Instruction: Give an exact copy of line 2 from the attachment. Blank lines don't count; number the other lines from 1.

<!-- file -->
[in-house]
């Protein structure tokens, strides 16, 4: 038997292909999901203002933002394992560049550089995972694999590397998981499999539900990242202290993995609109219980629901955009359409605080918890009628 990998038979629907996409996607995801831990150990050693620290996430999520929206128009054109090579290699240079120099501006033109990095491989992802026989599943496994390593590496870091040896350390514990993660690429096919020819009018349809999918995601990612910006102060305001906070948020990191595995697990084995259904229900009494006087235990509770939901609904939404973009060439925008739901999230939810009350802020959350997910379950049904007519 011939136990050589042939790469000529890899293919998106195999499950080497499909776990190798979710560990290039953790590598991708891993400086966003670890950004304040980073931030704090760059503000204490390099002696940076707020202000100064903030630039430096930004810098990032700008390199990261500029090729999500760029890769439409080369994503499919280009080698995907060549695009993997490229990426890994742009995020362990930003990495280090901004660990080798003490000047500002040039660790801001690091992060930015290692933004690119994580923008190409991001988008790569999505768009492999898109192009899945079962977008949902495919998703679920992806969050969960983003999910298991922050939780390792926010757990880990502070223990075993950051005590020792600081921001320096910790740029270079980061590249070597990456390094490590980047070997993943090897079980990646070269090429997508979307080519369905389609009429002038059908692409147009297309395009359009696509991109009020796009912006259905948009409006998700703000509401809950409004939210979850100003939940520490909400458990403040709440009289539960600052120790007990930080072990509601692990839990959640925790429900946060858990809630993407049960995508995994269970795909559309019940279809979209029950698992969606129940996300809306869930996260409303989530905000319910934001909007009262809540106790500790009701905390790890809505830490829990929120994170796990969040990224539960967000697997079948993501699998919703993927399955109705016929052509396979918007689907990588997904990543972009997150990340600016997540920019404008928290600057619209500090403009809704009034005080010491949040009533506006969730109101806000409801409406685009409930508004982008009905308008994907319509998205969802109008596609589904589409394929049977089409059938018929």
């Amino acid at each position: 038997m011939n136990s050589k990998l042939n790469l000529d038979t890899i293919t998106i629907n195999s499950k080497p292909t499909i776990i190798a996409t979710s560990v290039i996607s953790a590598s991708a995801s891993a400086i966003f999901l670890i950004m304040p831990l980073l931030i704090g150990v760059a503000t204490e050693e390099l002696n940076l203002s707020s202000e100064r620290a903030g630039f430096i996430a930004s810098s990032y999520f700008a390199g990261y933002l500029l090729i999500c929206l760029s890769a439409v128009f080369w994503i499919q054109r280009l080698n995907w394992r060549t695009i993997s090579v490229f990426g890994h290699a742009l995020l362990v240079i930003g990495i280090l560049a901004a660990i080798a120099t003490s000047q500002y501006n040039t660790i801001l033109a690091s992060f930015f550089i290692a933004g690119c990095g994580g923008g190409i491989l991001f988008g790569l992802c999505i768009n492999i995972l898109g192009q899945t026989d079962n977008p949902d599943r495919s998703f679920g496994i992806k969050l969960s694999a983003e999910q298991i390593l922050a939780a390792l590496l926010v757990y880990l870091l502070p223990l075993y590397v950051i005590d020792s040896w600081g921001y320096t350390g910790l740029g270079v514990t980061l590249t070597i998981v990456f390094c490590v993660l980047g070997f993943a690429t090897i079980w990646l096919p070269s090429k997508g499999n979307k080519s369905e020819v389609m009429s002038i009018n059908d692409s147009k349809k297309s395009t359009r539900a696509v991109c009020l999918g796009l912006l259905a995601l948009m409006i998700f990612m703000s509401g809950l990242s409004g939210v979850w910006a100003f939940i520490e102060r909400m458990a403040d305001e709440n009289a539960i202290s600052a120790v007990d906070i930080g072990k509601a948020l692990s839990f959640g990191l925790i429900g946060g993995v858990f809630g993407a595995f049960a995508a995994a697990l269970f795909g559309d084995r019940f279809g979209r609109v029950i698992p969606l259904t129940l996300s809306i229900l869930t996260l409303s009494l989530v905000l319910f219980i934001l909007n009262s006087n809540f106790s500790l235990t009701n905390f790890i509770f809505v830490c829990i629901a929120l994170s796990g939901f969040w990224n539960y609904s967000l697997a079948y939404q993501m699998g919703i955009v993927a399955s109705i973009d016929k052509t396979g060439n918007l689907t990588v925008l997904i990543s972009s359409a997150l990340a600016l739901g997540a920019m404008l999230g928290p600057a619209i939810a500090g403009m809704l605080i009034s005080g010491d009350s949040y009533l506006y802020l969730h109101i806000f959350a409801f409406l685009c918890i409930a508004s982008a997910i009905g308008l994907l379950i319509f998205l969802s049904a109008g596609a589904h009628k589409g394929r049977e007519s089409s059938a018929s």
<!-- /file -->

């Protein structure tokens, strides 16, 4: 038997292909999901203002933002394992560049550089995972694999590397998981499999539900990242202290993995609109219980629901955009359409605080918890009628 990998038979629907996409996607995801831990150990050693620290996430999520929206128009054109090579290699240079120099501006033109990095491989992802026989599943496994390593590496870091040896350390514990993660690429096919020819009018349809999918995601990612910006102060305001906070948020990191595995697990084995259904229900009494006087235990509770939901609904939404973009060439925008739901999230939810009350802020959350997910379950049904007519 011939136990050589042939790469000529890899293919998106195999499950080497499909776990190798979710560990290039953790590598991708891993400086966003670890950004304040980073931030704090760059503000204490390099002696940076707020202000100064903030630039430096930004810098990032700008390199990261500029090729999500760029890769439409080369994503499919280009080698995907060549695009993997490229990426890994742009995020362990930003990495280090901004660990080798003490000047500002040039660790801001690091992060930015290692933004690119994580923008190409991001988008790569999505768009492999898109192009899945079962977008949902495919998703679920992806969050969960983003999910298991922050939780390792926010757990880990502070223990075993950051005590020792600081921001320096910790740029270079980061590249070597990456390094490590980047070997993943090897079980990646070269090429997508979307080519369905389609009429002038059908692409147009297309395009359009696509991109009020796009912006259905948009409006998700703000509401809950409004939210979850100003939940520490909400458990403040709440009289539960600052120790007990930080072990509601692990839990959640925790429900946060858990809630993407049960995508995994269970795909559309019940279809979209029950698992969606129940996300809306869930996260409303989530905000319910934001909007009262809540106790500790009701905390790890809505830490829990929120994170796990969040990224539960967000697997079948993501699998919703993927399955109705016929052509396979918007689907990588997904990543972009997150990340600016997540920019404008928290600057619209500090403009809704009034005080010491949040009533506006969730109101806000409801409406685009409930508004982008009905308008994907319509998205969802109008596609589904589409394929049977089409059938018929």